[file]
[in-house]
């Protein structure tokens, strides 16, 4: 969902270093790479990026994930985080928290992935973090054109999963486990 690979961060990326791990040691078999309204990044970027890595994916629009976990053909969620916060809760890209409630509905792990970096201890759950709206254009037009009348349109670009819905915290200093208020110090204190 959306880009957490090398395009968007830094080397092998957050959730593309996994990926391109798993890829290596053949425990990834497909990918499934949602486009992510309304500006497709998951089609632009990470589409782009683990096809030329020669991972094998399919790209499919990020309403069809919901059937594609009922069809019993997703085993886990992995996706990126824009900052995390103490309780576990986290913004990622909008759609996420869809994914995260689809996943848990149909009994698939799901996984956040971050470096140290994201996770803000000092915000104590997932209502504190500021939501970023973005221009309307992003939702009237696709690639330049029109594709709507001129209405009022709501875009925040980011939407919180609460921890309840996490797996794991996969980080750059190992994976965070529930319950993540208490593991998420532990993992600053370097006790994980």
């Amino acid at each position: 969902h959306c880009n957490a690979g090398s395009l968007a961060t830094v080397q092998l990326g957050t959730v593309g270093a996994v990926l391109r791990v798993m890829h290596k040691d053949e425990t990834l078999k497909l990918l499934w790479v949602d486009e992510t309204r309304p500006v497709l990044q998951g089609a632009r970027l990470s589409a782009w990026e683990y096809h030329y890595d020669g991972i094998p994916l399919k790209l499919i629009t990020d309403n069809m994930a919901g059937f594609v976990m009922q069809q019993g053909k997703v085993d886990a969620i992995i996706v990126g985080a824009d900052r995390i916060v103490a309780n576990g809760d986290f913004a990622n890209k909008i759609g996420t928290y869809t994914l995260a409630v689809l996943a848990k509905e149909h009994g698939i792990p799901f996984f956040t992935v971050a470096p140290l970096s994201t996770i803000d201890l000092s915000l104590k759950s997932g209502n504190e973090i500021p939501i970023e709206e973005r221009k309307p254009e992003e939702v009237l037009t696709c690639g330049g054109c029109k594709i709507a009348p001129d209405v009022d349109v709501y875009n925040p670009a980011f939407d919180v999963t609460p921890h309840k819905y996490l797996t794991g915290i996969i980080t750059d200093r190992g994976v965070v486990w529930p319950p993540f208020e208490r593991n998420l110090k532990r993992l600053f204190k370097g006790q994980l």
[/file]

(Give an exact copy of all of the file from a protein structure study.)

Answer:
[in-house]
């Protein structure tokens, strides 16, 4: 969902270093790479990026994930985080928290992935973090054109999963486990 690979961060990326791990040691078999309204990044970027890595994916629009976990053909969620916060809760890209409630509905792990970096201890759950709206254009037009009348349109670009819905915290200093208020110090204190 959306880009957490090398395009968007830094080397092998957050959730593309996994990926391109798993890829290596053949425990990834497909990918499934949602486009992510309304500006497709998951089609632009990470589409782009683990096809030329020669991972094998399919790209499919990020309403069809919901059937594609009922069809019993997703085993886990992995996706990126824009900052995390103490309780576990986290913004990622909008759609996420869809994914995260689809996943848990149909009994698939799901996984956040971050470096140290994201996770803000000092915000104590997932209502504190500021939501970023973005221009309307992003939702009237696709690639330049029109594709709507001129209405009022709501875009925040980011939407919180609460921890309840996490797996794991996969980080750059190992994976965070529930319950993540208490593991998420532990993992600053370097006790994980």
């Amino acid at each position: 969902h959306c880009n957490a690979g090398s395009l968007a961060t830094v080397q092998l990326g957050t959730v593309g270093a996994v990926l391109r791990v798993m890829h290596k040691d053949e425990t990834l078999k497909l990918l499934w790479v949602d486009e992510t309204r309304p500006v497709l990044q998951g089609a632009r970027l990470s589409a782009w990026e683990y096809h030329y890595d020669g991972i094998p994916l399919k790209l499919i629009t990020d309403n069809m994930a919901g059937f594609v976990m009922q069809q019993g053909k997703v085993d886990a969620i992995i996706v990126g985080a824009d900052r995390i916060v103490a309780n576990g809760d986290f913004a990622n890209k909008i759609g996420t928290y869809t994914l995260a409630v689809l996943a848990k509905e149909h009994g698939i792990p799901f996984f956040t992935v971050a470096p140290l970096s994201t996770i803000d201890l000092s915000l104590k759950s997932g209502n504190e973090i500021p939501i970023e709206e973005r221009k309307p254009e992003e939702v009237l037009t696709c690639g330049g054109c029109k594709i709507a009348p001129d209405v009022d349109v709501y875009n925040p670009a980011f939407d919180v999963t609460p921890h309840k819905y996490l797996t794991g915290i996969i980080t750059d200093r190992g994976v965070v486990w529930p319950p993540f208020e208490r593991n998420l110090k532990r993992l600053f204190k370097g006790q994980l």